A pendant glass lamp by Umberto Riva for Galleria Giustini Stagetti

‘Appesa’, a lamp designed for Giustini Stagetti, 2021

(Image credit: press)

Remembering the master, gallerists Roberto Giustini and Stefano Stagetti said: ‘We are deeply saddened by the news of Umberto Riva passing. The world of design and architecture has lost an elegant talent and a great interpreter of the contemporary. We will always remember his ability to speak about the complexity through very short speeches. His words were always carefully weighed, sharp, smart, intense and at the same time vibrant, never banal, exactly like each of his projects. We are proud to have been able to work with him in the last five years, we will preserve his friendship and his generous talent, with the promise of paying homage to him by completing his latest architectural commitment: our new gallery in Rome.’ The new gallery, they explain is currently under construction, and will open in autumn 2021 with a solo show dedicated to Riva. ‘We dreamed of this opening together with Riva and we won’t disappoint him.’

The news of his passing was announced by Stefano Boeri: ‘He was a great and sophisticated architect whose precise forms were incredibly elegant, never ordinary,’ he said. ‘From today, Milan and Italian architecture will be poorer, and lonely.’

A church in Rome designed by Umberto Riva with a simple architecture and a tree on the square opposite

The ‘San Corbiniano’ church, Rome, designed in 2011.

(Image credit: Courtesy of Triennale)

An aerial view of a carpet featuring colourful geometric patterns by Umberto Riva, shown on stone floor

The ‘Narciso’ rug, manufactured by Tacchini in 2019 from a 1994 painting by Umberto Riva 

(Image credit: press)

A glass lamp by Umberto Riva consisting on two stacked cones in light green. The lamp is shown on a pink side table next to a leather upholstered sofa

The ‘A.D.A.’ lamp, designed by Riva in 2020 and manufactured by Tacchini

(Image credit: press)

A wooden armchair with light gray upholstery

The ‘E19’ armchair for Giustini Stagetti, 2020

(Image credit: press)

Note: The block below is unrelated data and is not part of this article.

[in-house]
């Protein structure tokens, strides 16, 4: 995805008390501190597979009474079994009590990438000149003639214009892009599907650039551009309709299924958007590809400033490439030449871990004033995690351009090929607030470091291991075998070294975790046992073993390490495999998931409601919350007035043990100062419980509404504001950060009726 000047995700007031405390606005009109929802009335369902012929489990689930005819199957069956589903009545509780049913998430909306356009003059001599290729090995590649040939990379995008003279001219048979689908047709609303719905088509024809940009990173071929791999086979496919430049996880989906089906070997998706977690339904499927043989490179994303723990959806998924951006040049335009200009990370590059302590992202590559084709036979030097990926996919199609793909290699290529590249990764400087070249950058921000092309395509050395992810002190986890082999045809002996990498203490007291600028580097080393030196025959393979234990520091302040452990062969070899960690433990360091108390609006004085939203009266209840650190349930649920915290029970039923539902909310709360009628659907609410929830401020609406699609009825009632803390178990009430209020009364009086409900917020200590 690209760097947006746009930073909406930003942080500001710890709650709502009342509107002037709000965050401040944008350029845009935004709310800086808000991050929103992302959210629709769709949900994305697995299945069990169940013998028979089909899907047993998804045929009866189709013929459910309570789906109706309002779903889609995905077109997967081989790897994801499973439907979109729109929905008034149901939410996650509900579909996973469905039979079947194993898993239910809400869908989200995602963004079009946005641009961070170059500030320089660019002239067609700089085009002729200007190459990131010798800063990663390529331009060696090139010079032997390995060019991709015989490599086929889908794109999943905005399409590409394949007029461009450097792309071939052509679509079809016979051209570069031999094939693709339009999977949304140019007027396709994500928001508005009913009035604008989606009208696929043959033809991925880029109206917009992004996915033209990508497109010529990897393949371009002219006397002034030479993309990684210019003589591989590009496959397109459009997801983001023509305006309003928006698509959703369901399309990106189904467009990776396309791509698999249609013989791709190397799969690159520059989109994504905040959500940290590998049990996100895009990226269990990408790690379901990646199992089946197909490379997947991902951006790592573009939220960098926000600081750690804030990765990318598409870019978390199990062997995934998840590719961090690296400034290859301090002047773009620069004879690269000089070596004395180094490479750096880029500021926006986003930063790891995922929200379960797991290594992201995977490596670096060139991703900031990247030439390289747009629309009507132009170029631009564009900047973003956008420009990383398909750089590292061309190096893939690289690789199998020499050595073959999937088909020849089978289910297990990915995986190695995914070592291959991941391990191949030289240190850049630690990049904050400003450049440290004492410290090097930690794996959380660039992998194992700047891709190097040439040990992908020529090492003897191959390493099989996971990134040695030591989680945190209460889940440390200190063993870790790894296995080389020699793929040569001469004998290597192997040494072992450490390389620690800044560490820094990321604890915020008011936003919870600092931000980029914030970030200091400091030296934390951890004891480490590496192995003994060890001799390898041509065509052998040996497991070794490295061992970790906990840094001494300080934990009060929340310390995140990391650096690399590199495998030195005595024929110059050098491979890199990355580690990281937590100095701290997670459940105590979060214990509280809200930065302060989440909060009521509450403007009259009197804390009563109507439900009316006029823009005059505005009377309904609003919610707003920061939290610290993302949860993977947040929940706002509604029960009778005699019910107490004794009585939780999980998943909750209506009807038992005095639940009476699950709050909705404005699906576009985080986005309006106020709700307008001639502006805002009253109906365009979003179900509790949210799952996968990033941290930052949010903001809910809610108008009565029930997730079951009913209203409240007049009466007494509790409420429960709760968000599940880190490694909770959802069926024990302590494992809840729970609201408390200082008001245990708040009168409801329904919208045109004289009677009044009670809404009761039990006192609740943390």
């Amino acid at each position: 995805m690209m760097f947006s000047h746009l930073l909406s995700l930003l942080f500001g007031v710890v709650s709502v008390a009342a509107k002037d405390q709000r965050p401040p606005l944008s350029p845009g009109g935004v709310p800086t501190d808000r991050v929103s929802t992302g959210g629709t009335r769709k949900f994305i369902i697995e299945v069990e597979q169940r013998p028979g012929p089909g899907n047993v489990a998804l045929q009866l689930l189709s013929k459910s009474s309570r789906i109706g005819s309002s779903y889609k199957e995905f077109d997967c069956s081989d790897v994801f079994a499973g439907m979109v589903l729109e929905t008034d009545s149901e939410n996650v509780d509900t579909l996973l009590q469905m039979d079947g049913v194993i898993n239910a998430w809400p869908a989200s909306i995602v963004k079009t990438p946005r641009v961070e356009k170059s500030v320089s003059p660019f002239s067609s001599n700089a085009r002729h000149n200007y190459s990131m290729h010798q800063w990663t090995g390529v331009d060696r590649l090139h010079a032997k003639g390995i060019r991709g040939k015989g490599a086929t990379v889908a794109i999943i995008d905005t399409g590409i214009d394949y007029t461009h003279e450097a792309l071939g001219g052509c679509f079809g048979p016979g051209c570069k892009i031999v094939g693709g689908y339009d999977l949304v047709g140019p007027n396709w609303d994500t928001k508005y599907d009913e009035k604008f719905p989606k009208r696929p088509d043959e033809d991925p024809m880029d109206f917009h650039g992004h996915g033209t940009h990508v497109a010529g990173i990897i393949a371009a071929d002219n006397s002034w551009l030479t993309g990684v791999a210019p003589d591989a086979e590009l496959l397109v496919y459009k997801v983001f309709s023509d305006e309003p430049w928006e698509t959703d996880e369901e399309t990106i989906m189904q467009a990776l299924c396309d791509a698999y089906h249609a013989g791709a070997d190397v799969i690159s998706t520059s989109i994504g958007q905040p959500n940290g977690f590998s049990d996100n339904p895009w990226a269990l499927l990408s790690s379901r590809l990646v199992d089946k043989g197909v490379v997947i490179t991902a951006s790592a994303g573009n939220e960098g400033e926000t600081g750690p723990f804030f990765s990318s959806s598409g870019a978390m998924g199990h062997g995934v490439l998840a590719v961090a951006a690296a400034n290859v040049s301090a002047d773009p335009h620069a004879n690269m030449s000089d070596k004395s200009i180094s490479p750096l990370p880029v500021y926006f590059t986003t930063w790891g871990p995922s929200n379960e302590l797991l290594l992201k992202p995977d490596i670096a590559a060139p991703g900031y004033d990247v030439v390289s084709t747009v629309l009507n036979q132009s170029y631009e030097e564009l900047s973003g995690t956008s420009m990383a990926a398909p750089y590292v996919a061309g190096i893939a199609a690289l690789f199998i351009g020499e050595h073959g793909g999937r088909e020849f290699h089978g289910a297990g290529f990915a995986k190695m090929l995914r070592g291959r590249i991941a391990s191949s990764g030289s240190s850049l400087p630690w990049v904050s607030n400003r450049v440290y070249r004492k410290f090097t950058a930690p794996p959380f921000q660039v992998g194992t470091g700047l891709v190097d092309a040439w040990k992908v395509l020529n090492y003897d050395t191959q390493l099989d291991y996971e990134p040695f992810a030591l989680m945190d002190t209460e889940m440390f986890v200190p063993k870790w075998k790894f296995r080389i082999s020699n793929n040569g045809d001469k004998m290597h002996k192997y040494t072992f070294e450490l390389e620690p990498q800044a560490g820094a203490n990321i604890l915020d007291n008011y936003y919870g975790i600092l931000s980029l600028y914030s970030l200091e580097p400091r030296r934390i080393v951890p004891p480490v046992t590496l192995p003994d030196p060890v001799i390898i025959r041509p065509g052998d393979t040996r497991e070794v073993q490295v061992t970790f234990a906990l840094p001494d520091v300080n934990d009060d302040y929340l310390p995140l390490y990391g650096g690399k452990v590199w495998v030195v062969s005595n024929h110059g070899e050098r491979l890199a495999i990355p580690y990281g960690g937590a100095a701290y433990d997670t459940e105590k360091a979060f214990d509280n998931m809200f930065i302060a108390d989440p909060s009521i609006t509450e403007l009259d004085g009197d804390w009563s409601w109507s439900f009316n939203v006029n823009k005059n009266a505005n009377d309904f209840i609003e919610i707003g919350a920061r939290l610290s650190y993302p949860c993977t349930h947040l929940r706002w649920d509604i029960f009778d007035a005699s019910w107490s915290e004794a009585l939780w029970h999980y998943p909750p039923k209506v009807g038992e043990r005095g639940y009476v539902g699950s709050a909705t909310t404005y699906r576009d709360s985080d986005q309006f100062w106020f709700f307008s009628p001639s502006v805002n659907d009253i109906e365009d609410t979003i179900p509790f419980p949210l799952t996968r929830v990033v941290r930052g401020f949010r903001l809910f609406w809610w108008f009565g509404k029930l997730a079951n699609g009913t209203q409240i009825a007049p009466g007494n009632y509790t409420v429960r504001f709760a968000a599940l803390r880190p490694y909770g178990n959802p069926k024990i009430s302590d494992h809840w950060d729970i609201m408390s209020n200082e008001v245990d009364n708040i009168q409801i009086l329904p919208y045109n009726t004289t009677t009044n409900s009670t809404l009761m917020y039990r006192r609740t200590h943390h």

A lamp made of copper wire cage holding a large white bulb, created by Umberto Riva

The ‘Sud – Est’ table lamp, 2018, for Giustini Stagetti

(Image credit: press)

A home immersed in nature made of corrugated metal in grey and yellow, designed by Umberto Riva

‘Casa Ferrario’ in Osmate, 1975.

(Image credit: Courtesy of Milan Triennale)

A pencil sketch by Umberto Riva for an exhibition at Milan Triennale

A sketch for the set of the 1994 exhibition ‘Paesaggio: la natura tra sito e artificio’ at Milan Triennale

(Image credit: press)

Detail of a 1994 installation at Milan Triennale by Umberto Riva, showing a door frame in wood

Detail of a 1994 installation at Milan Triennale

(Image credit: press)

A 1994 installation at Milan Triennale by Umberto Riva, made of wooden panels

Detail of a 1994 installation at Milan Triennale

(Image credit: press)

Rosa Bertoli was born in Udine, Italy, and now lives in London. Since 2014, she has been the Design Editor of Wallpaper*, where she oversees design content for the print and online editions, as well as special editorial projects. Through her role at Wallpaper*, she has written extensively about all areas of design. Rosa has been speaker and moderator for various design talks and conferences including London Craft Week, Maison & Objet, The Italian Cultural Institute (London), Clippings, Zaha Hadid Design, Kartell and Frieze Art Fair. Rosa has been on judging panels for the Chart Architecture Award, the Dutch Design Awards and the DesignGuild Marks. She has written for numerous English and Italian language publications, and worked as a content and communication consultant for fashion and design brands.